While reading Bulwer-Lytton's novel, one often feels the "gratifying sensation that we are accompanying characters in a journey from which some knowledge is to be gained" (Hernáez: 2003, 13), whereas Poe's tales often lead us to the uncertain feeling that reality proves intelligible and overwhelming. Bulwer-Lytton's detailed account of Poe's similar theme gives us a sense of order and control over reality. On the other hand, Poe's tales, and all short-stories, by extension, focus rather on the intense grip produced on the reader. Thus, not only the treatment but also the aim differs from novel to tale. Bulwer-Lytton's Paul Clifford provides the illusion of completeness and continuity through the generous amount of information allowed by its length. Poe's tales sacrifice the richness of characterisation and exhaustive information for the sake of the last turn. As Mar�a Jes�s Hernáez states "the ending in the short story is not exclusion, but inclusion" (30). The ending of Bulwer-Lytton's novel is an epilogue rather than a conclusion, whereas with Poe's tales, especially in the case of "The Pit and the Pendulum,."the final salvation of the tormented narrator reveals a trick or surprise ending. In other words, Poe's tales open possibilities at the end, Bulwer-Lytton's novel closes them.
In addition, Poe's tales focus on a single centre of interest, while Bulwer-Lytton's novel develops different loci of attention through a series of episodes. That is, Bulwer-Lytton's novel masters the continuity, while Poe's tales master the instant. Through all of Poe's tales, a concentration, a reduction of spatial and temporal scope is conveyed, "starting from the assumption that the short story develops an idea and the novel a process" (36). As pointed out before, Poe's tales usually exclude variables of causality and context for the sake of effect. Through Bulwer-Lytton's Paul Clifford, the centre of attention constantly shifts from one place to another, from Paul's stylish society to Captain Lovett's reprobate endeavours. Paul develops through the novel as a character, conveying a sense of gradual passage of time, whereas in Poe's tales the rhythm is usually hectic and moves forward towards its own dénouement. Bulwer-Lytton's novel provides us with accurate portraits and exhaustive descriptions, whereas some carefully selected traits are enough to describe Poe's characters. In any case, as Norman Friedman has argued, the fact that "a short story cannot deal with the growth of character, as has also been frequently done" (132) should be defied. There is, though, a generic difference in the approach to description. Characterisation tends to be more visual in Bulwer-Lytton, who generally focuses on the appearance of the characters, while Poe is rather concerned with describing their sensations, or even, referring to some physical traits in order to describe their more inner nature.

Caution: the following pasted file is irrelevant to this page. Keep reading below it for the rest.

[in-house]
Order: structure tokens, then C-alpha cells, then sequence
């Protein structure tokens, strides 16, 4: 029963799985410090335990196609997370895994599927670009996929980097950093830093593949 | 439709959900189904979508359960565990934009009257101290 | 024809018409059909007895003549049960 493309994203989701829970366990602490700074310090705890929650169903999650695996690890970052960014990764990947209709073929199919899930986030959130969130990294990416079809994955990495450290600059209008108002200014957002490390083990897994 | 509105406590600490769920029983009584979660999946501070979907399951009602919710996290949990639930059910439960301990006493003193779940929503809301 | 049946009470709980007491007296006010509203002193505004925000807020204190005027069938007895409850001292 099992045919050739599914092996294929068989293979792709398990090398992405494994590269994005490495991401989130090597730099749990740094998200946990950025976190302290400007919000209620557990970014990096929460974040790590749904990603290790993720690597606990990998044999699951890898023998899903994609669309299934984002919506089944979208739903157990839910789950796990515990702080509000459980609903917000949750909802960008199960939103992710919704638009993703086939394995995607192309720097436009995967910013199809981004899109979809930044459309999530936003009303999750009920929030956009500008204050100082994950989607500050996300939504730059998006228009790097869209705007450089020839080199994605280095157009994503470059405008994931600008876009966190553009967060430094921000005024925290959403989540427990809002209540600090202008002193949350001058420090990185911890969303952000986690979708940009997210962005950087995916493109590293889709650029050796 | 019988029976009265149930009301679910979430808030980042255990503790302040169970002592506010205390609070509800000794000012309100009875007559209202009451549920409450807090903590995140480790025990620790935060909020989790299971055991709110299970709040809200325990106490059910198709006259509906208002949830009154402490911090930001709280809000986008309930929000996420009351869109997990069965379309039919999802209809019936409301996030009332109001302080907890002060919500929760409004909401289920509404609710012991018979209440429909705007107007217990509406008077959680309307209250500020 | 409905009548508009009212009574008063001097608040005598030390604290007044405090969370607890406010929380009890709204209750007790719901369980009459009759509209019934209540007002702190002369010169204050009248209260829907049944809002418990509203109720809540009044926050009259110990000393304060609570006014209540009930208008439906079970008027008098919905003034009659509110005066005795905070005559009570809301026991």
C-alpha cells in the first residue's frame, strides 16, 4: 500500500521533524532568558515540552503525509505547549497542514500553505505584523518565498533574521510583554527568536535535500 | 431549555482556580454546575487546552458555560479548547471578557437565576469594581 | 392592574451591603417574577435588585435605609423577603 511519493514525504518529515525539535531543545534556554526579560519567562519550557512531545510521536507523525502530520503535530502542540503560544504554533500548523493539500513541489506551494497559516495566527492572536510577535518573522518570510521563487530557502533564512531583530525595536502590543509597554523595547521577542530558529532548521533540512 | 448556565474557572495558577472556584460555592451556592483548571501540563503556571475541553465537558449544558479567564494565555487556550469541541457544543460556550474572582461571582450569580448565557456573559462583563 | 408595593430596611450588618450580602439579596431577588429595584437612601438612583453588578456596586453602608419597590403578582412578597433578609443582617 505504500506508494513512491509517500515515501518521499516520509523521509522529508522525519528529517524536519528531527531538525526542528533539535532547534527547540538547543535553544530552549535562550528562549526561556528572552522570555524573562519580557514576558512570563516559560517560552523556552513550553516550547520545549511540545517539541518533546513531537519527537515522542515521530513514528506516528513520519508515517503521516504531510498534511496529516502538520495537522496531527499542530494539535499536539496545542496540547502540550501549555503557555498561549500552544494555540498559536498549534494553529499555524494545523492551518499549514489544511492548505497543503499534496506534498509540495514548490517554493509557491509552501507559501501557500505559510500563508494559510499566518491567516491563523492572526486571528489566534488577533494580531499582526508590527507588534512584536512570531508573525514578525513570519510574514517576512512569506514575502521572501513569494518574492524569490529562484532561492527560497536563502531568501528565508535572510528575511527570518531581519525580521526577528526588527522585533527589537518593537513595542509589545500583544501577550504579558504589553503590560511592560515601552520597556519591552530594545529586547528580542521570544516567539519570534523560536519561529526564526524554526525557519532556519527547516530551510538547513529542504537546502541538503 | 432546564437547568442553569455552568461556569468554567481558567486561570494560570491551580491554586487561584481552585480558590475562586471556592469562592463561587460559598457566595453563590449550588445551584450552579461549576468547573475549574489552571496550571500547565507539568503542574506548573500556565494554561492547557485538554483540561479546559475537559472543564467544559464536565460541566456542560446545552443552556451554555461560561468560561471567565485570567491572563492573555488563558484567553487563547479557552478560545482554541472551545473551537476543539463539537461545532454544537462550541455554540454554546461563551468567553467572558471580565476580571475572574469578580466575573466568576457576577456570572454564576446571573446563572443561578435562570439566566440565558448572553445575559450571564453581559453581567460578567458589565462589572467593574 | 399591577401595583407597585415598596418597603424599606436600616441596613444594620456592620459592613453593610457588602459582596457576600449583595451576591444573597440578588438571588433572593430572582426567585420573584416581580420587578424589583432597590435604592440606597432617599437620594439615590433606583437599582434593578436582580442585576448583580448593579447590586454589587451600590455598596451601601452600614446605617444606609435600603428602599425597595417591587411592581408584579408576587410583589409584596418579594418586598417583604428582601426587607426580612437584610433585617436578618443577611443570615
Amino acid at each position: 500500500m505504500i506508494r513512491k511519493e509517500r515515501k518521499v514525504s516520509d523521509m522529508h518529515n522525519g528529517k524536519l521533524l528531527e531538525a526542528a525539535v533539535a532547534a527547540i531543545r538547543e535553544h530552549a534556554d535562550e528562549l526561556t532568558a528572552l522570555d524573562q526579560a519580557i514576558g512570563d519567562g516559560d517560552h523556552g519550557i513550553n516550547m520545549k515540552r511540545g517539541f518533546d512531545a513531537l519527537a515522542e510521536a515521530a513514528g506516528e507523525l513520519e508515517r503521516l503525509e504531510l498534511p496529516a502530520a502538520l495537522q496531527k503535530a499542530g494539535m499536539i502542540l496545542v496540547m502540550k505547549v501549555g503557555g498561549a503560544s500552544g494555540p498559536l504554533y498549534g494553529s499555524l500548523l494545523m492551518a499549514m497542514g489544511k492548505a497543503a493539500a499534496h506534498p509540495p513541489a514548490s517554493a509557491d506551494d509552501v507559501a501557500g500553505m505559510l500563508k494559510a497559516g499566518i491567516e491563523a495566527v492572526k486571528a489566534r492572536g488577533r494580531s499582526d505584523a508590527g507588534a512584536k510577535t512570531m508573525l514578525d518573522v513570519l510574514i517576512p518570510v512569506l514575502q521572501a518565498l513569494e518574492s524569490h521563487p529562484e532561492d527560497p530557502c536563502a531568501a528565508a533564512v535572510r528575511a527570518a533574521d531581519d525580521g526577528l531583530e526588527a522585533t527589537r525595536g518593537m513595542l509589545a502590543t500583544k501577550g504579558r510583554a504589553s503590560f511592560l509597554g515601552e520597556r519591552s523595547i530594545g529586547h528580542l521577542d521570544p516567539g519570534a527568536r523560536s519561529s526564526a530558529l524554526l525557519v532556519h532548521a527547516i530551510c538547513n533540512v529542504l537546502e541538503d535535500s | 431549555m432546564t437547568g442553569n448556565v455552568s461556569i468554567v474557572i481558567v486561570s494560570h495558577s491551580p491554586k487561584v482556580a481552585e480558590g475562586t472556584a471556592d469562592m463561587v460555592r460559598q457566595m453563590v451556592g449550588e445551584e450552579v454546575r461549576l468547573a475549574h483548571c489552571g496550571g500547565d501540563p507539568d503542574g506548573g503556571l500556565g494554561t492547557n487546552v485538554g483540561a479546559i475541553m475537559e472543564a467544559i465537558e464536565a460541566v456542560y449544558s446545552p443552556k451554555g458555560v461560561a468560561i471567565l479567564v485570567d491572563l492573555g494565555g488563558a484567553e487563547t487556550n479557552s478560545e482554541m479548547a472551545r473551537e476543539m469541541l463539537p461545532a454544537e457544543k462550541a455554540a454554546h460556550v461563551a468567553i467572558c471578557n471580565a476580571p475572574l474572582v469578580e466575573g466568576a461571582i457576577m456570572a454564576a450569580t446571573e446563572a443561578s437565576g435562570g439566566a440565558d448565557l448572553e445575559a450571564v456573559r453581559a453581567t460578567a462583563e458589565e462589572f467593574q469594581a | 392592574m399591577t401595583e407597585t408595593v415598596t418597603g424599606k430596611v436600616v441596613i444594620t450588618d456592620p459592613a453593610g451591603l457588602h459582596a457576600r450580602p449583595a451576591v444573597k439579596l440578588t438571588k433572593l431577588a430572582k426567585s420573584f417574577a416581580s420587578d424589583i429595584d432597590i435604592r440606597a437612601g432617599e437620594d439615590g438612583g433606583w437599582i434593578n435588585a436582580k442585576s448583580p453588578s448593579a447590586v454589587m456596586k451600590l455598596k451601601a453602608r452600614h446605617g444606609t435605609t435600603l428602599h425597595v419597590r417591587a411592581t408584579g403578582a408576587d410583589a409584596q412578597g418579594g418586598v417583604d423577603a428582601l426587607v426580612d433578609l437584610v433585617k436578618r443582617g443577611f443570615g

Taking into consideration these different variables that characterise both Bulwer-Lytton's novel and Poe's tales, the effect on the reader is also worth remarking. In this respect, it has often been argued that